If you walk by Bang & Olufsen at Grand Hyatt, you might be in awe at the majesty of the BeoLab 90 and intrigued with the complexity of the BeoLab 50. The genius behind these creative designs is André Poulheim. André runs his own award-winning studio, Noto, and is a lecturer at the faculty of design at the University of Applied Sciences in Aachen. I had the privilege to ask him about working with B&O and the story behind the two stunning speakers.
André’s Design Philosophy
Every designer has his own design approach. Noto’s philosophy is that a product is more than just a shape. What is André’s? “Every designable aspect should be life enriching. When we start a project, we define the experience before we do the first sketch.” In NXT, the idea of an enriched life includes indulging in the finest things in life, be it luxury or not. This includes being immersed in rich sounds. You do not have to be an audiophile to enjoy it.
André explained, “Of course the shape and appearance has to be right, evoke emotions and make you feel addicted to the product. In the end something must happen between you and the product, something you call the experience. Defining that is so important to create a remarkable product.”
The enthusiasm André has when he speaks about the BeoLab 50 and 90, as if they were his children, hints to us the values Bang & Olufsen has when crafting products.
“B&O have such a strong heritage in design, and at the end they also sell the aesthetics. The whole team is aware that we will have the fight. And they want us to push boundaries and to create something extraordinary,” said André.
No Trade Off in Sound Quality
If you are very discerning when it comes to sound quality, you might probably think that design is not that important. Part of André’s job is to optimise design while still retaining the quality of audio. The BeoLab 90 costs as much as a car, so it is only fair that the sound quality is the pinnacle of audio quality. Yet, some people only want to show them off aesthetically.
André said, “BeoLab 90 was the first speaker we ever did. We had to learn a lot about acoustics because the BeoLab 90 is the most complex speaker B&O ever did. One thing was for sure when we worked on that: we cannot compromise on sound. Sound is the first parameter. We have to fulfil everything the sound engineer wants from us. We start to challenge the acoustic team by saying, “Here you have four bass drivers and equal arrangement. What would happen if we do one distributing sound forward?””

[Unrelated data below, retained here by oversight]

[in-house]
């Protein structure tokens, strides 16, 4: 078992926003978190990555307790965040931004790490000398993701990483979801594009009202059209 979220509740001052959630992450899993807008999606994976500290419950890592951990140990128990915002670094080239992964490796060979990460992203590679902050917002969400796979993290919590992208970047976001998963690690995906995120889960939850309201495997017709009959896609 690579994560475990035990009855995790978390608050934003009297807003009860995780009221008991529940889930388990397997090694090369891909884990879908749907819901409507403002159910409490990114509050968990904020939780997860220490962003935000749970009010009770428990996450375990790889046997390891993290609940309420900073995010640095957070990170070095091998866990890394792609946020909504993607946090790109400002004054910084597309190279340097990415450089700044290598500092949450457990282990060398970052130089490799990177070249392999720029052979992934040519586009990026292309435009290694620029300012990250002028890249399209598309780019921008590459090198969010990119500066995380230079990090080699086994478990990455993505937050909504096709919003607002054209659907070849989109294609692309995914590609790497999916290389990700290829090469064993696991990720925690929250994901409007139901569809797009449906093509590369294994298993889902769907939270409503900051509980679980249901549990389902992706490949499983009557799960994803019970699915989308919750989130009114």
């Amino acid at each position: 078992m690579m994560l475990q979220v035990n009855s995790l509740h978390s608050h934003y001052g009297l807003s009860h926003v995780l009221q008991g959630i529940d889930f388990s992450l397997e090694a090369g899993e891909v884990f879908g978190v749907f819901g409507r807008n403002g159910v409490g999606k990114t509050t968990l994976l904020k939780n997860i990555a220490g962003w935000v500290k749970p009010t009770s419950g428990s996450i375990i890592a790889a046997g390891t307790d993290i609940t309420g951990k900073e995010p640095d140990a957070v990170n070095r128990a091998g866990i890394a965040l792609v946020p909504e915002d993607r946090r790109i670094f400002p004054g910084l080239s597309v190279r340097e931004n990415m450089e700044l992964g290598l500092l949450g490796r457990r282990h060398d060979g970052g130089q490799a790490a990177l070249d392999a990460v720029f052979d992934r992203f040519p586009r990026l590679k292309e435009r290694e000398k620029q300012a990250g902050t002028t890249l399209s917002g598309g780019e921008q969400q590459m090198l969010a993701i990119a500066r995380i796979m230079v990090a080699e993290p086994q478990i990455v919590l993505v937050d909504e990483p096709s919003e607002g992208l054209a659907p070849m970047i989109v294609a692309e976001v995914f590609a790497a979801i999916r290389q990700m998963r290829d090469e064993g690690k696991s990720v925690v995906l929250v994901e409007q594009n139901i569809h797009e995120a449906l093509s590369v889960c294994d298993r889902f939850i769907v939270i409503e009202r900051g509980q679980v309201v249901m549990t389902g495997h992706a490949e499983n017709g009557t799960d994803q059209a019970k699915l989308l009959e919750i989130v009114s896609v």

“We played around with the architecture. We have to listen, understand then push the boundaries. That took us about 15 months. And everybody at B&O know how important design is so they are open-minded. We have the opportunity and go there and say, “This bulky wooden box, we cannot work with that. What else can we do?” The BeoLab 90 [became] an icon and that communicates something to your eyes and also to your guts.”
BeoLab 50, Surprisingly the Toughest Project Yet
With all that said, wouldn’t BeoLab 50 be a much easier product to design knowing that it is valued at a lower price? Unfortunately not. In fact, BeoLab 50 was Noto’s most difficult project yet.
André told us, “For BeoLab 90, everything was possible. The target was to create an icon for the vision of sound and like no one else. We were allowed to do creative things. For BeoLab 50, it was a more economical product. But we want to provide the same level of value. It was very important for that project to find a way to create the appeal of aluminium, one of the materials B&O stands for. How can you provide the feel of aluminium in a very efficient way? It was one of the hardest project we ever did, because it was also a follow from BeoLab 5 and it is also a little bit of a little brother of BeoLab 90, technical wise. And we take some parts of the BeoLab 90 so you get similar listening experience.”
“In the beginning we have a big challenge of what it is? Is it a smaller version of the BeoLab 90? Is it a successor of BeoLab 5? We did the concept phase twice due to that. The second round, we came up with something independent, then we felt that’s right. Yes it takes the technology from 90, [but] it is a product on its own and it has to deliver its own value.”
There are so much thoughts that go behind the creation of the BeoLab 50, and it is hard to imagine. It is no easy feat for B&O and André to produce a compact, aesthetically pleasing and powerful speaker. How did they translate sketches on a board to a product sitting in Grand Hyatt? André revealed,” [We] manage to create these big and proper aluminium parts that perfectly fit. It is a massive gel to bring so much technology in such a small speaker.”
The Technology Hidden within the Sophisticated Speaker
A beautiful design does not mean that technology is compromised. Both BeoLab speakers are equipped with Beam Width Control that allows you to customise the areas where you want your speakers to fill. André went on, “ When you turn off the speaker and the motorised lens move up and then it opens wide and narrow. And there’s a function, beam width control, that plays sound in narrow mode and in wide mode, and this is visible. You can hear the difference.”
“When you play in narrow mode, there is one seat in the centre of a triangle. When you open up the lens, your friends at the side can experience the sound. And that’s a story to tell. That’s what Bang & Olufsen is for, it’s for the friends as well, it’s a social music experience in natural living condition, not the hi-fi addicted person.”
Read the full interview in Test for BeoLab 50 in NXT April 2018 issue.